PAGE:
The Indian variant of the J7 (2016) is power by Samsung’s own Exynos 7870 SoC (System on Chip). It comprises of an octa-core CPU clocked at 1.6 GHz and Mali-T830MP2 GPU. It definitely can't compete with a relatively cheaper ZuK Z1's Snapdragon 801 chipset. However, the Exynos 7870 is not bad at performing daily tasks. Don't expect to play resource taxing games such as Asphalt 8 and Modern Combat 5 without frame-drops though.
The phone handles most Full HD videos without any issue. If you come across an unsupported file, MXPlayer should solve the issue. The onboard speaker is underwhelming. Same goes for the bundled earphones. However, when paired with a decent earphones, the sound output is good.
The phone comes with 2 GB RAM. The OS eats up almost 1 GB of RAM to run, so only the remaining GB of RAM is utilised for handling apps. The J7 (2016) offers 16 GB internal storage, and you can add another 128 GB via a microSD card. The phone comes with dual-SIM support. Don't worry, it does not have the hybrid slot arrangement. The phone has two SIM slots and a separate microSD card slot. Like any dual-SIM handset, the J7 (2016) lets you set a preferred SIM for calls and data. The handset is 4G LTE compatible. To use Reliance Jio on this handset, follow this tutorial. During my week's usage, I did not notice any significant network or call quality issue.
Much like its predecessor, the J7 (2016) sports a 13-megapixel camera. It has a neat quick launch feature that can be triggered by tapping the home button twice. The camera offers a simple auto and advanced Pro mode that offers control over ISO, exposure, and white balance. In good light conditions, the camera delivers good results. You get good detail and depth, although the colours look a bit off when viewed on my calibrated IPS monitor. The quality takes the hit as the sun goes down. The low-light images contain a lot of visual noise especially in the dark areas. This is not surprising, as the J7 (2016) lacks OIS (Optical Image Stabilisation), which helps in low-light photography. Moving onto video recording, the main camera records decent Full HD videos. Click here, to check out the sample.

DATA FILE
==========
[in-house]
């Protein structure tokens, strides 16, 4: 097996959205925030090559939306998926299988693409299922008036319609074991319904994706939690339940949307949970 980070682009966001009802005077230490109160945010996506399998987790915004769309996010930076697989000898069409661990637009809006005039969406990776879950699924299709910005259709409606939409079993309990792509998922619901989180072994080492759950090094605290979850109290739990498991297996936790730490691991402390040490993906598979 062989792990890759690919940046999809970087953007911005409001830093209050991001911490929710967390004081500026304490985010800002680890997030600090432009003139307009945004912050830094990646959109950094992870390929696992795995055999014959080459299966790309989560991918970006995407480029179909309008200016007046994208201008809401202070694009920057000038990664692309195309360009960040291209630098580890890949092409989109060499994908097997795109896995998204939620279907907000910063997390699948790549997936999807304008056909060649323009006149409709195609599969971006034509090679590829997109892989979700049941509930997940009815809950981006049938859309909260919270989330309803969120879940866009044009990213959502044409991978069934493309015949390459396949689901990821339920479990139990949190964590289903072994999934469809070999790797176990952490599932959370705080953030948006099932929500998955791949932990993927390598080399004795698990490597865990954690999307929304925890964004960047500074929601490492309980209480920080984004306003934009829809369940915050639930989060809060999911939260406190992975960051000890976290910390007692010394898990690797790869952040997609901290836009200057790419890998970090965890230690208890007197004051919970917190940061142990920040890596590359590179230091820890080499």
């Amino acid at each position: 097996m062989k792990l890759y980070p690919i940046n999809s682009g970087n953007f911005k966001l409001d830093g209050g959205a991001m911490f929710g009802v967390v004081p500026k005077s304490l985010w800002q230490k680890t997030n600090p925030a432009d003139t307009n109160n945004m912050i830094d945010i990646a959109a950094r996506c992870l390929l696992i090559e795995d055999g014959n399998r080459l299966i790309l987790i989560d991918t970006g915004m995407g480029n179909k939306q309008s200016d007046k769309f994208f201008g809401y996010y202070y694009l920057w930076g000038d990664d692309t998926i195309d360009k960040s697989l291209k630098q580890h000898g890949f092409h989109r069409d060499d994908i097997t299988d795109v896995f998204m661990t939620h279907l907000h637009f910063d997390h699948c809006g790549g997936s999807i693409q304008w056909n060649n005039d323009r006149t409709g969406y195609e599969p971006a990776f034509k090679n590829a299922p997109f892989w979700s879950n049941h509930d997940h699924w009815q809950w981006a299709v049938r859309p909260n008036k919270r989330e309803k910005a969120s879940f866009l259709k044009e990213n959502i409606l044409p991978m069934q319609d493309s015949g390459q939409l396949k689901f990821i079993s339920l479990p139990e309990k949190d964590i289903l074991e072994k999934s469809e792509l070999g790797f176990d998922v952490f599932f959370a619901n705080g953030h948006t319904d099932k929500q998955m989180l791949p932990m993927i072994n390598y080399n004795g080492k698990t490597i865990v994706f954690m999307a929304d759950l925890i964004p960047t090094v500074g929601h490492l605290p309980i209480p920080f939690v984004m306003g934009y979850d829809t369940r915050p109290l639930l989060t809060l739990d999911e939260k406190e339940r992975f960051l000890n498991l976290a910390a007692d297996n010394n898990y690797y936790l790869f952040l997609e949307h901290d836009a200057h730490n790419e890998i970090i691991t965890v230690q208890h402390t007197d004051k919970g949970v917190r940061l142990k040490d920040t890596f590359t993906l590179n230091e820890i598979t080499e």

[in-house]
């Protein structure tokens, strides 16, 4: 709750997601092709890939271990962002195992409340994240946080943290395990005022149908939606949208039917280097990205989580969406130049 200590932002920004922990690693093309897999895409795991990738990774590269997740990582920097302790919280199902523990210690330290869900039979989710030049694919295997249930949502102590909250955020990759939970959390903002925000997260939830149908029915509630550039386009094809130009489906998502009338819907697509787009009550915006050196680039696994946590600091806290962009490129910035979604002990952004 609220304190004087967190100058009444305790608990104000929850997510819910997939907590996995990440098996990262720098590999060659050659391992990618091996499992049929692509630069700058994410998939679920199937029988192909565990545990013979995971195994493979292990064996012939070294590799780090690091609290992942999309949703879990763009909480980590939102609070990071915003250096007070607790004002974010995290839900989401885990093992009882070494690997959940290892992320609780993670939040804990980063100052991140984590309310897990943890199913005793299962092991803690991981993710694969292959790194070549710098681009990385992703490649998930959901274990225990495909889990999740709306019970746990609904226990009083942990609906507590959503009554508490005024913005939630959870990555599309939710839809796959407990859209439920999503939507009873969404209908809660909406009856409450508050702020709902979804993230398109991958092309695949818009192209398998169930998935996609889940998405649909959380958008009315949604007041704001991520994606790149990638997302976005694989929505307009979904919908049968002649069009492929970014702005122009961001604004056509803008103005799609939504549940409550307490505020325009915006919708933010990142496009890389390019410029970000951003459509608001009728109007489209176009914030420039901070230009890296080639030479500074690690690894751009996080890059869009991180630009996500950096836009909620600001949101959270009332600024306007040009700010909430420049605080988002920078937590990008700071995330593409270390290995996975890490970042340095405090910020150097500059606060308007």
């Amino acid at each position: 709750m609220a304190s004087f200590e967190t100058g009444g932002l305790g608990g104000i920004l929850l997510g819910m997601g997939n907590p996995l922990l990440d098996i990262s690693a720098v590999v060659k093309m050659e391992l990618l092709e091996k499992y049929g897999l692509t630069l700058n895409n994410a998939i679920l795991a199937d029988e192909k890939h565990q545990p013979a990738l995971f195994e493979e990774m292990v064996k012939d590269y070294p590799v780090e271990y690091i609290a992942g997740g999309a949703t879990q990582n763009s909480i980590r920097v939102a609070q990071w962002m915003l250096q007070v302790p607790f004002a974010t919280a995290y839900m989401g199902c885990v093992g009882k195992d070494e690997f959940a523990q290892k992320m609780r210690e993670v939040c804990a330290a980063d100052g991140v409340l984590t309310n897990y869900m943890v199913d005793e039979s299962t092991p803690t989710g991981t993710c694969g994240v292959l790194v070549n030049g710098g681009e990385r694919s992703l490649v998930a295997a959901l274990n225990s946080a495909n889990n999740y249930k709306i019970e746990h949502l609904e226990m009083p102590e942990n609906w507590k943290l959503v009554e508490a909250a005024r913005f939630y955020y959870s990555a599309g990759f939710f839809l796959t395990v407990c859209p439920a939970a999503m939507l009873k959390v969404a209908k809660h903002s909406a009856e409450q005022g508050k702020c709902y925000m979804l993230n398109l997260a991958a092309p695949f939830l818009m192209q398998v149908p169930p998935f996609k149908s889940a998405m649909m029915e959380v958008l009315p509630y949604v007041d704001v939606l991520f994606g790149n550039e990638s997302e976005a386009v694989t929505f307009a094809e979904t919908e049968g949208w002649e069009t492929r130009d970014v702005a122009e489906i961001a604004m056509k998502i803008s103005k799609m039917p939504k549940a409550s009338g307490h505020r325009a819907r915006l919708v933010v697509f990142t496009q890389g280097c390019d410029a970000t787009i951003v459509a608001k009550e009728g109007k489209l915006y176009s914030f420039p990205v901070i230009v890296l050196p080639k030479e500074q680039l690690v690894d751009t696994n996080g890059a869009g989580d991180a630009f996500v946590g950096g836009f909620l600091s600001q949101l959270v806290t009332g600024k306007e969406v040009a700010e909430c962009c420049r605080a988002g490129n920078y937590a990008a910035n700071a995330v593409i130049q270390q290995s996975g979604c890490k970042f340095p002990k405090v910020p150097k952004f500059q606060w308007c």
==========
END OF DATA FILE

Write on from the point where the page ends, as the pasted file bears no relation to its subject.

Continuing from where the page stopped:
To please the selfie-addicts, Samsung has added an LED flash to the 5-megapixel front-facing camera. Unlike your regular flash though, this LED remains always on when you switch to the selfie camera.
The handset packs-in 3300 mAh user replaceable battery. For me, it easily lasts for a day and half with screen on time of seveen hours. That's quite impressive for a mid-range phone. A modest processor and relatively lower DPI screen is helping the battery last longer. Since Samsung hasn't implemented any fast-charging tech, it takes over two and a half hour to fully charge the battery.
Priced at Rs 16,000, the Galaxy J7 (2016) improves upon its predecessor. It comes with a sturdy metal frame, rich OLED screen, and great battery life. Samsung's software too brings a few neat features to the table. However, in terms of raw power and camera, it is nowhere near the similarly priced phones. In fact, the more affordable phones such as the Le Eco Le 2, Lenovo ZuK Z1, and even Xiaomi Redmi Note 3 outperform it on many fronts. Add the silly omission of the ambient sensor to the list, and I would advice to give this handset a miss.